Friday, April 20, 2012

Post #6 Keeping your soil healthy and our landfills smaller

When I started work with the Pound Ridge Land Conservancy in March I knew that a big part of my Spring workload was to get our backyard garden off the ground.  Upon arrival I asked myself, 'what does this garden need?'  We needed to remove a lot of rocks, install deer-proof fencing and a watering system, we needed to buy seeds, obtain a soil test,  procure some type of fertilizer, and develop a planting plan.  So, where did I start?  What did I do first?  That first week- when the March days were still a bit chilly and the nights a bit frosty- I started making compost.  I knew that making compost was going to take a relatively long time (compared to buying seeds) and was one of the most important aspects of a long-term sustainable garden.  Why?  Its simple- the productivity of your garden (much like the productivity of a forest) relies on the proper condition of its soil.  By composting onsite at the Armstrong House Education Center we will always have home made humus to add to our garden's soil.

Lets back up.  What is compost?  Compost is a stable organic medium that holds water and nutrients, provides a lofty structure, buffers pH, prevents leaching of minerals and is generally a wonderful addition to your soil.  You could read on and on and on about what compost is and why it is awesome.

How do you make compost?  Imagine you just mowed your lawn and you throw all the clippings in the corner of your property.  Over time, worms, bugs, fungus and bacteria literally eat the leaves and break them down into smaller pieces.  In the end, all thats left is a big pile of usable carbon, nitrogen, calcium and other minerals.  Composting is the exact same thing with only one major difference- compost is usually managed (read: sped up) to yield a usable human product.  I lifted the following quote off of a compost website:      
"Compost" is a matter of location and planning. Anything living starts decomposing when it dies. You call it compost when you put it in a pile and WATCH it decompose. "

A handful of beautiful compost

My backyard compost system is like most other peoples.  I compost food scraps: lemon peels, egg shells, apple cores, squash guts, pineapple tops, broccoli ends, coffee grounds and all the rest of the organic matter that comes out of my kitchen as 'waste'.  These items are then mixed with things like sawdust, woodchips, leaves, dirt, straw and grass clippings.  Mix together, aerate, water, give it some time and Voila! COMPOST!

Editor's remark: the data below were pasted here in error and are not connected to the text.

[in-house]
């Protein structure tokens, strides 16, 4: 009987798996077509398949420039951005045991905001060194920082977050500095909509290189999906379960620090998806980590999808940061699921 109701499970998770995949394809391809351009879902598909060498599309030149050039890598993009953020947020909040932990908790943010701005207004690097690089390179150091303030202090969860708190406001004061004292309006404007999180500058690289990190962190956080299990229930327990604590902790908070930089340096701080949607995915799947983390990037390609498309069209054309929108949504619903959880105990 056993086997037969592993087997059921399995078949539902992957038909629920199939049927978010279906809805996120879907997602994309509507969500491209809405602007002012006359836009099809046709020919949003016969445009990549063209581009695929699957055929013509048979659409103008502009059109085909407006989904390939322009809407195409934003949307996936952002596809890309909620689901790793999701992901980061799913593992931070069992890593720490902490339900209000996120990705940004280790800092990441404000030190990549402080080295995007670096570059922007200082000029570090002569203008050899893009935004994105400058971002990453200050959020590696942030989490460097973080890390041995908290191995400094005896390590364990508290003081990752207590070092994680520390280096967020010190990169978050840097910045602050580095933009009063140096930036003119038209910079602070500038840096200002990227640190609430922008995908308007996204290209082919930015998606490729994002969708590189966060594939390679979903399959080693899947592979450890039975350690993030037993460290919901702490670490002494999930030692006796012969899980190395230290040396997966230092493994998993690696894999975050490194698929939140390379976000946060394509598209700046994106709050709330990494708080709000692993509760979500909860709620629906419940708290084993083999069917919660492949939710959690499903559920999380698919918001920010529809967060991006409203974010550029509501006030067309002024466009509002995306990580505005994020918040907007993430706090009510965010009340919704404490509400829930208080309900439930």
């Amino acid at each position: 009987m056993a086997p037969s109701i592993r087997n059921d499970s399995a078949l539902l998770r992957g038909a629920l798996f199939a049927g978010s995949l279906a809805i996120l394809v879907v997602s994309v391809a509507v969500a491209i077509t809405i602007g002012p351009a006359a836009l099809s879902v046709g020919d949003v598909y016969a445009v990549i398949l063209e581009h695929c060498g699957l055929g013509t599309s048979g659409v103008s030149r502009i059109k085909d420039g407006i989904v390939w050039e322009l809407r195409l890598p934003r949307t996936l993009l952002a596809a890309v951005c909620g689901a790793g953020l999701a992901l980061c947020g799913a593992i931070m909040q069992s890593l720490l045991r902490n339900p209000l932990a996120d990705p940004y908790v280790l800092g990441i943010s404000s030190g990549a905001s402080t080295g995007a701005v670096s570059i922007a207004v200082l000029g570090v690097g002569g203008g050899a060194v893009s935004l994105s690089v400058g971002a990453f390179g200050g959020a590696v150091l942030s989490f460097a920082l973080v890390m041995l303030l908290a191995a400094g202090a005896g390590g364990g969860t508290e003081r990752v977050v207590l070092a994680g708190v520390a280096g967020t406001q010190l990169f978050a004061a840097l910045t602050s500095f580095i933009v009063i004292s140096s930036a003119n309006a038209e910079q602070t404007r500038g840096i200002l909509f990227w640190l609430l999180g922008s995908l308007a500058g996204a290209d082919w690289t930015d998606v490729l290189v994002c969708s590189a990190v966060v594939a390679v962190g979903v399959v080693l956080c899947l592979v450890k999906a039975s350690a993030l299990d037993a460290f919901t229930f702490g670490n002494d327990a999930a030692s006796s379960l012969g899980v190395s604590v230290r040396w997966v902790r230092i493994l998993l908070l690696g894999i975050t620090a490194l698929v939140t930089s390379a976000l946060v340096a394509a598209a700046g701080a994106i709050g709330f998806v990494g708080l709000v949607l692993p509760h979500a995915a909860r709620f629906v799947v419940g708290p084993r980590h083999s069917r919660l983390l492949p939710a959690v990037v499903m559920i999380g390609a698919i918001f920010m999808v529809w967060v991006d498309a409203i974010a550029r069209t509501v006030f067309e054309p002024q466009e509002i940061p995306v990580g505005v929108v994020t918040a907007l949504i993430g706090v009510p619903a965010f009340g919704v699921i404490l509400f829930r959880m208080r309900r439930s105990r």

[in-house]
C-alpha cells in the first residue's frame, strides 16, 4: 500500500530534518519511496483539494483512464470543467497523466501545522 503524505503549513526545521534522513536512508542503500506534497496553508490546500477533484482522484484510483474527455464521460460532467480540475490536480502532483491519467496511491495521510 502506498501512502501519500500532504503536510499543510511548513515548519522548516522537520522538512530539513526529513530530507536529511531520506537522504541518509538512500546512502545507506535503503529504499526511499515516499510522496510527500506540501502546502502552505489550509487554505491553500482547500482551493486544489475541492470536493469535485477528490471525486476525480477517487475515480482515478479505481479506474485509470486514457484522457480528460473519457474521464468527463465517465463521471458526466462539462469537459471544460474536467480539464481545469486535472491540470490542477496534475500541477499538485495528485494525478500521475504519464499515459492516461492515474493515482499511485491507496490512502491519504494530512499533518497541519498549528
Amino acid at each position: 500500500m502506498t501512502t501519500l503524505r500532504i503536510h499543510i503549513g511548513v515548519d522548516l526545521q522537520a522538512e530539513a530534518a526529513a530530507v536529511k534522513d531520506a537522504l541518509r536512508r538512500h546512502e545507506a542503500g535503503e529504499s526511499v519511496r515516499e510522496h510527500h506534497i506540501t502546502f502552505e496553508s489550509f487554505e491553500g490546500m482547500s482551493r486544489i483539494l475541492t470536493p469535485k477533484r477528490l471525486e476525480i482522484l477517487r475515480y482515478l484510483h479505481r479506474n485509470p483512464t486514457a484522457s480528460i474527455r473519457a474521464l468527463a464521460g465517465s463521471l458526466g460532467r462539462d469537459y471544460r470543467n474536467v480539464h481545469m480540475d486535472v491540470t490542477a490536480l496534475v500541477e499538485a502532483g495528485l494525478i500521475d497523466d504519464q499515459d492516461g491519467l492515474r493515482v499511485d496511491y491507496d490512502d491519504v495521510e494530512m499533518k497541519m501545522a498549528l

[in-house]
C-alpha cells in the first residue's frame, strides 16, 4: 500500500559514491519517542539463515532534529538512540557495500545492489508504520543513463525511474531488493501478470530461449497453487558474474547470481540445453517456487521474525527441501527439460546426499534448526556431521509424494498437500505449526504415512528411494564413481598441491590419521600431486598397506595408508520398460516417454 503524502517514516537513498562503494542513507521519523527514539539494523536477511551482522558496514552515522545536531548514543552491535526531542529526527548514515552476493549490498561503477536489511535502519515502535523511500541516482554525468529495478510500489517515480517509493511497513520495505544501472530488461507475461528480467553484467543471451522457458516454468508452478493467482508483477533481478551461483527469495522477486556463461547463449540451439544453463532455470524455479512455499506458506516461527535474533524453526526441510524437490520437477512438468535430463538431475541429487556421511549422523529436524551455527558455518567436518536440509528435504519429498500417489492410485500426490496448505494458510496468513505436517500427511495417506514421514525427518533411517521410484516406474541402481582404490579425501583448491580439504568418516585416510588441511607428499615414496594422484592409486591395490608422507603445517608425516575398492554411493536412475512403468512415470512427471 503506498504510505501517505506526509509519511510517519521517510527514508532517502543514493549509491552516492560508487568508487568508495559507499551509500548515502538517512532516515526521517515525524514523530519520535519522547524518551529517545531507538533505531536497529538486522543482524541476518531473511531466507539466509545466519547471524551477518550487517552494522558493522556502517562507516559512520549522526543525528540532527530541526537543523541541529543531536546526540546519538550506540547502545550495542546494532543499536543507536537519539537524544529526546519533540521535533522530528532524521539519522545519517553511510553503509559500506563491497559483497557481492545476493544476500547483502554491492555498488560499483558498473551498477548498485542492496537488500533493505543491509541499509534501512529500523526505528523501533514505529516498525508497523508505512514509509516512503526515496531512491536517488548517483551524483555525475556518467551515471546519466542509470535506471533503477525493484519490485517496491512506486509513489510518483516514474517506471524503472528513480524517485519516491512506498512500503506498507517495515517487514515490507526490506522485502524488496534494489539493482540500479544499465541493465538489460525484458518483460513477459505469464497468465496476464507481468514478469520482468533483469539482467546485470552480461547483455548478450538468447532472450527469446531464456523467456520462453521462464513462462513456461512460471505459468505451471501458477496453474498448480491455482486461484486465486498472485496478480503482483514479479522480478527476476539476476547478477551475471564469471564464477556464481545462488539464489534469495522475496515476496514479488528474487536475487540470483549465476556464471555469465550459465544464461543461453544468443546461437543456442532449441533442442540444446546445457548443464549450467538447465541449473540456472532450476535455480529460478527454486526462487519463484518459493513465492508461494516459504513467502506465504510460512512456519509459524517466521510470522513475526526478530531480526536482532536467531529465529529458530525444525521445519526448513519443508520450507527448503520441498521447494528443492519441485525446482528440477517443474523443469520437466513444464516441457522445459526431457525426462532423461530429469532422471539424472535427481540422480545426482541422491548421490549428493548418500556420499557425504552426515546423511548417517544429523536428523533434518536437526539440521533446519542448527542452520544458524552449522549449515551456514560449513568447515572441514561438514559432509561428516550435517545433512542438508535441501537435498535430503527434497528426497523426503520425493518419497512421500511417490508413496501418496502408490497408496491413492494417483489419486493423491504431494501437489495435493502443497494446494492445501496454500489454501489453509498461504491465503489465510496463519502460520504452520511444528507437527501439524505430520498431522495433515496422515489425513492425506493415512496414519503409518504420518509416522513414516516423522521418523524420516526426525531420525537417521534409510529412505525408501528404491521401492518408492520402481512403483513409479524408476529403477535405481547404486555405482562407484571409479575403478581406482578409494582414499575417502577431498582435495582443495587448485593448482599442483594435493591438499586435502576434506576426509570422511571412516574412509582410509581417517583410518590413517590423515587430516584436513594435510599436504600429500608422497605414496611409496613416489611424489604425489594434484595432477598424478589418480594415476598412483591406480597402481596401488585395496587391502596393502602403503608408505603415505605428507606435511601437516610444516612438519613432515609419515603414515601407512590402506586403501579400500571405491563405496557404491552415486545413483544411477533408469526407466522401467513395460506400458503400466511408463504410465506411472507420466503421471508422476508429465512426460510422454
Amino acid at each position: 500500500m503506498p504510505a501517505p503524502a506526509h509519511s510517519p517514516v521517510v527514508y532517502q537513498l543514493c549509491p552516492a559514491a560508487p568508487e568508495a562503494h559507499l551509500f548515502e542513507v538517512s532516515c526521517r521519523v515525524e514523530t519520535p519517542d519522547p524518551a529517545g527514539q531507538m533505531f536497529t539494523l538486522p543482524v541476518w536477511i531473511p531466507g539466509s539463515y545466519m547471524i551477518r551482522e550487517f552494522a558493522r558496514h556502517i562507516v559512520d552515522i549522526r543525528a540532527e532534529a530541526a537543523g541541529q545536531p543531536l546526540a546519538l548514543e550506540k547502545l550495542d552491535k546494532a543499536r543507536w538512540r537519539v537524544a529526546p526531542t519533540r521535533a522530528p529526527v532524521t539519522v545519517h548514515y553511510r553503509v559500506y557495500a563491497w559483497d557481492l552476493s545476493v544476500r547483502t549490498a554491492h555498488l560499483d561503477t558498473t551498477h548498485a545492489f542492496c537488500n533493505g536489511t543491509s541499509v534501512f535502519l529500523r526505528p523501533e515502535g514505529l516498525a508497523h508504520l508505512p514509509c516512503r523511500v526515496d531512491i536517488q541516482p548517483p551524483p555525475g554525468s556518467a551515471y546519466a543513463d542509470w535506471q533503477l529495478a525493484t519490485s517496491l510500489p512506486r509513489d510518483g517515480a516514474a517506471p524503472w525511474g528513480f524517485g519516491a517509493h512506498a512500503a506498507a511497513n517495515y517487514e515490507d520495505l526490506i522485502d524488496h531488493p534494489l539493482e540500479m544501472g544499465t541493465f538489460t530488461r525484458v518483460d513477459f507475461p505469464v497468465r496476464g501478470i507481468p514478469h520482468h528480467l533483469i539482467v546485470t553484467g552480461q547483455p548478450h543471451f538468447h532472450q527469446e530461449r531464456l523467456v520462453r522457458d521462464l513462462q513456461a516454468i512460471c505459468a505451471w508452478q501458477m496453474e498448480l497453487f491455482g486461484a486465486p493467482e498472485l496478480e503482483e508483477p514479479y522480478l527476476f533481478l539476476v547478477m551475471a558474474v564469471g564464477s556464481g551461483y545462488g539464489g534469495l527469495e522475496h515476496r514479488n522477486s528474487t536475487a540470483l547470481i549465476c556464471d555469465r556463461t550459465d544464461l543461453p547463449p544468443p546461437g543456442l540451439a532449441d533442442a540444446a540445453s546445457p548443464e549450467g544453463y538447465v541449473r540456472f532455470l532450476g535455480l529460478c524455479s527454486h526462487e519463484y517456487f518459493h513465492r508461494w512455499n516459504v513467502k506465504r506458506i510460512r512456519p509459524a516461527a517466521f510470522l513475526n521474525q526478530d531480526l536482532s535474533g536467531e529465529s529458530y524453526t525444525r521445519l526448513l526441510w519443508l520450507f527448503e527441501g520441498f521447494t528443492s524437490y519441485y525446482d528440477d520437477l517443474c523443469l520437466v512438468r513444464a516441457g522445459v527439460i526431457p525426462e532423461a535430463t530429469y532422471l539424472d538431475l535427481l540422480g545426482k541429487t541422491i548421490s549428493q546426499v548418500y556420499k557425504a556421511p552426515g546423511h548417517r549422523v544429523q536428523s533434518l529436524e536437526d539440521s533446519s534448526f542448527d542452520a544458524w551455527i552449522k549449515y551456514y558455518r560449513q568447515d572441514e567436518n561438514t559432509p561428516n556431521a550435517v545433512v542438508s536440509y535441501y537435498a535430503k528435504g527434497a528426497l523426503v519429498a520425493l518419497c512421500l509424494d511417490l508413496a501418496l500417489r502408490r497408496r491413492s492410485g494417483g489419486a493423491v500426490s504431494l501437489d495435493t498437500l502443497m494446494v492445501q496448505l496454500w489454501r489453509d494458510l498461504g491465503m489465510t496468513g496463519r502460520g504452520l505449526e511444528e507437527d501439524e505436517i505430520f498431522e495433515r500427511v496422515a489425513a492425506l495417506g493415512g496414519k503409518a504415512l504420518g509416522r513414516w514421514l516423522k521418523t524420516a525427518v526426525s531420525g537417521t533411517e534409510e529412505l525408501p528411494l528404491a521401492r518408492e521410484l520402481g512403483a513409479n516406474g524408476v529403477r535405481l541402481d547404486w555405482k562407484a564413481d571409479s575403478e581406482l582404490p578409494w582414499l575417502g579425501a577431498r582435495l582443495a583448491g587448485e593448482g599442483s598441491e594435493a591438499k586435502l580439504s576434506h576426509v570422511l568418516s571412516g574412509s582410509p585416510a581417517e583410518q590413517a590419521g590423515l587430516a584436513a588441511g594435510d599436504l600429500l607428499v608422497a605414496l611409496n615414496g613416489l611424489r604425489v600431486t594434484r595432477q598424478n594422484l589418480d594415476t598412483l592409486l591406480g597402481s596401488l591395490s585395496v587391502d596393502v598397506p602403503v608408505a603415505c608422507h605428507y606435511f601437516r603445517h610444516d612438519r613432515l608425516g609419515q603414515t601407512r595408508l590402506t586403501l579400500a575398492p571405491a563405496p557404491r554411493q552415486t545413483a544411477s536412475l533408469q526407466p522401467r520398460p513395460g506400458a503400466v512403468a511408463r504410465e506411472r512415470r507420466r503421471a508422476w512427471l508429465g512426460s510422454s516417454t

Compost systems (don't let the word 'system' scare- we are still just decomposing organic matter) come in all shapes and sizes.  Some are made to be stored inside your kitchen. Some systems are set up to take meat, bones, fat, and oils.  Some take advantage of worms. At a compost workshop in Vermont I met one guy-a dairy farmer- who was composting whole dead cows and another guy- a slaughterhouse-owner- who was composting 'waste' blood.  Almost anything organic can be composted!  In retrospect, I never would have imagined all those workshop attendees- crunchy granola types, professional cow killers, professional cow milkers, recycling gurus, and me (an admitted soil chemistry geek) to be in the same place at the same time.  There is something about compost that brings people together.

A poster for a compost program in New York City.  

So what is appealing about compost?  Why are people across the country beginning to compost in whatever way, shape and form they can.  Why is the City of Portland, Oregon spending public money on a city-wide composting initiative?  How can it be that American companies that make industrial sized, super efficient composting apparatuses are selling their products (to the tune of $25,000+) to Universities, high schools and corporations?  Simple answer: composting makes sense.

Here is the undisputed alternative to composting our organic food 'waste'.  Throw your food in the garbage at home.  Garbage bag fills up- put it on the curb.  Machine picks it up and brings it to a landfill.  Why are our landfills filled with food?  Do we care about seagull populations so much that we really want to feed them?  If you own a business, you pay to haul your garbage, which means you pay to haul food.  If you own a kitchen and you buy plastic garbage bags, you are paying money to haul something that doesn't need to be hauled in a bag.  If your local curbside garbage service is paid for by tax money, your tax money is paying for hauling something that should never leave your property.

Living Lighter on the Land is all about seeing things in new ways.  When I see food scraps and leaves, I don't see dirt and waste, I see vitamins, minerals, nutrients and energy.  Those things don't belong in the landfill, they below at home in your garden.  Looking at your plate after dinner, what do you see?
Living Lighter on the Land is also about honoring our biological and ecological nature.  Food isn't 'garbage' or 'waste'- it is (or was) a living organism.  That organism breathed, grew, metabolized, and developed before it got to your plate and it deserves a respectful and appropriate burial.            

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